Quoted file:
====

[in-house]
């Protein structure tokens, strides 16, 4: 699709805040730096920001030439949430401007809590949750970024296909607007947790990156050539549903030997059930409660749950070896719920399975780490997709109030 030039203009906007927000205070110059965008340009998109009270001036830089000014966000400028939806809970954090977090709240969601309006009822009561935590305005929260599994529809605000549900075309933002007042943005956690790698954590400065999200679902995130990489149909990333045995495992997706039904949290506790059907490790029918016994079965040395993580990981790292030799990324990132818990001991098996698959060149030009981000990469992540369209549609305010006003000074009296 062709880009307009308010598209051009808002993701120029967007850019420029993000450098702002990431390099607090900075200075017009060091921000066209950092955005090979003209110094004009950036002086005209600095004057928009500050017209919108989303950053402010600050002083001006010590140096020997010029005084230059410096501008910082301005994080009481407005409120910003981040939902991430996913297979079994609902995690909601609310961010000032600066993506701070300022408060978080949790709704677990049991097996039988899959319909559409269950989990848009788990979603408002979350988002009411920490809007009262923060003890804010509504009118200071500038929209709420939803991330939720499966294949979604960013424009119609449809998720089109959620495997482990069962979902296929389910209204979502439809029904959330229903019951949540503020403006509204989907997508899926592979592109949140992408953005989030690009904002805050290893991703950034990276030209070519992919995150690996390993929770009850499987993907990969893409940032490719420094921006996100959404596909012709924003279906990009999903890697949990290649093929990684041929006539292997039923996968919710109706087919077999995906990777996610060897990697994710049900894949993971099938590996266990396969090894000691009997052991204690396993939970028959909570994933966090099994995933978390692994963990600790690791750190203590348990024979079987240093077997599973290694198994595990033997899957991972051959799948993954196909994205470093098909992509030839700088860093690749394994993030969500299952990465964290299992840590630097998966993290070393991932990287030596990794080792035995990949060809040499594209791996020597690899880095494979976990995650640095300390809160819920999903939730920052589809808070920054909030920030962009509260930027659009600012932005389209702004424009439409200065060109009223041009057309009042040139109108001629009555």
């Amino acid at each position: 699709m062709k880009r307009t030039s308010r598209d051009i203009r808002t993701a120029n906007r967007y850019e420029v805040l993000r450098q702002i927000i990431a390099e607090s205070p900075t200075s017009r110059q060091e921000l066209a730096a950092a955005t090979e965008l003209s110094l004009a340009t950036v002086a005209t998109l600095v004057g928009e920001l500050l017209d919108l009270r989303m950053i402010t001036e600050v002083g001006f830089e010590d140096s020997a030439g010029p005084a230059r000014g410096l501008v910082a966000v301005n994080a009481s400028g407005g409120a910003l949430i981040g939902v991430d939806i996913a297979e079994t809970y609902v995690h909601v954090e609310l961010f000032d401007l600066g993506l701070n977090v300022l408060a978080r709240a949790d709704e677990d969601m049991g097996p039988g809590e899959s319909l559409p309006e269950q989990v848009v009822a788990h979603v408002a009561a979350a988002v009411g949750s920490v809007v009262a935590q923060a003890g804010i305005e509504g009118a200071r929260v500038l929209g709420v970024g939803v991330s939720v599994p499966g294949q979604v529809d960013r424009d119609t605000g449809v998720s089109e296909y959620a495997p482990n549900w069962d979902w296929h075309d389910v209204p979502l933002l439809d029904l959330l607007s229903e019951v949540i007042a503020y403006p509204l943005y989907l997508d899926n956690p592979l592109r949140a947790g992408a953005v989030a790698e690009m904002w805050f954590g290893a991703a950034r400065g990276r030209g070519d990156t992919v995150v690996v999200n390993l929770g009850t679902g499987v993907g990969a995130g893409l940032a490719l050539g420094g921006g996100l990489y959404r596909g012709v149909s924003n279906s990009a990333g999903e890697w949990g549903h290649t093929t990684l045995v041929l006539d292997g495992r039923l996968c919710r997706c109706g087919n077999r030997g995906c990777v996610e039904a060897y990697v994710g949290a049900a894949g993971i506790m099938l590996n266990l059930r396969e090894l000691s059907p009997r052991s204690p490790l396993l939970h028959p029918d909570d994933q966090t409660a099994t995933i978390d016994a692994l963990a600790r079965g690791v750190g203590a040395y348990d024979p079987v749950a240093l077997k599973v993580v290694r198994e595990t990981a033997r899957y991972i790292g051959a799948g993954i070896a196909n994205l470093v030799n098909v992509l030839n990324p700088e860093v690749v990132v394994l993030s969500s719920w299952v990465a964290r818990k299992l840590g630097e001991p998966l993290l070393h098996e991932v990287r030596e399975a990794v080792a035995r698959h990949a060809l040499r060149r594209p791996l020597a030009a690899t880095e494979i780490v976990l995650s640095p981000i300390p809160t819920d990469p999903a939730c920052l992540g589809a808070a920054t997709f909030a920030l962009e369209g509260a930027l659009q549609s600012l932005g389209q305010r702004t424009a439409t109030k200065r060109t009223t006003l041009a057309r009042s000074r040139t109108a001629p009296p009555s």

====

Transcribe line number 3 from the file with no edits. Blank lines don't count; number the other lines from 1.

């Amino acid at each position: 699709m062709k880009r307009t030039s308010r598209d051009i203009r808002t993701a120029n906007r967007y850019e420029v805040l993000r450098q702002i927000i990431a390099e607090s205070p900075t200075s017009r110059q060091e921000l066209a730096a950092a955005t090979e965008l003209s110094l004009a340009t950036v002086a005209t998109l600095v004057g928009e920001l500050l017209d919108l009270r989303m950053i402010t001036e600050v002083g001006f830089e010590d140096s020997a030439g010029p005084a230059r000014g410096l501008v910082a966000v301005n994080a009481s400028g407005g409120a910003l949430i981040g939902v991430d939806i996913a297979e079994t809970y609902v995690h909601v954090e609310l961010f000032d401007l600066g993506l701070n977090v300022l408060a978080r709240a949790d709704e677990d969601m049991g097996p039988g809590e899959s319909l559409p309006e269950q989990v848009v009822a788990h979603v408002a009561a979350a988002v009411g949750s920490v809007v009262a935590q923060a003890g804010i305005e509504g009118a200071r929260v500038l929209g709420v970024g939803v991330s939720v599994p499966g294949q979604v529809d960013r424009d119609t605000g449809v998720s089109e296909y959620a495997p482990n549900w069962d979902w296929h075309d389910v209204p979502l933002l439809d029904l959330l607007s229903e019951v949540i007042a503020y403006p509204l943005y989907l997508d899926n956690p592979l592109r949140a947790g992408a953005v989030a790698e690009m904002w805050f954590g290893a991703a950034r400065g990276r030209g070519d990156t992919v995150v690996v999200n390993l929770g009850t679902g499987v993907g990969a995130g893409l940032a490719l050539g420094g921006g996100l990489y959404r596909g012709v149909s924003n279906s990009a990333g999903e890697w949990g549903h290649t093929t990684l045995v041929l006539d292997g495992r039923l996968c919710r997706c109706g087919n077999r030997g995906c990777v996610e039904a060897y990697v994710g949290a049900a894949g993971i506790m099938l590996n266990l059930r396969e090894l000691s059907p009997r052991s204690p490790l396993l939970h028959p029918d909570d994933q966090t409660a099994t995933i978390d016994a692994l963990a600790r079965g690791v750190g203590a040395y348990d024979p079987v749950a240093l077997k599973v993580v290694r198994e595990t990981a033997r899957y991972i790292g051959a799948g993954i070896a196909n994205l470093v030799n098909v992509l030839n990324p700088e860093v690749v990132v394994l993030s969500s719920w299952v990465a964290r818990k299992l840590g630097e001991p998966l993290l070393h098996e991932v990287r030596e399975a990794v080792a035995r698959h990949a060809l040499r060149r594209p791996l020597a030009a690899t880095e494979i780490v976990l995650s640095p981000i300390p809160t819920d990469p999903a939730c920052l992540g589809a808070a920054t997709f909030a920030l962009e369209g509260a930027l659009q549609s600012l932005g389209q305010r702004t424009a439409t109030k200065r060109t009223t006003l041009a057309r009042s000074r040139t109108a001629p009296p009555s």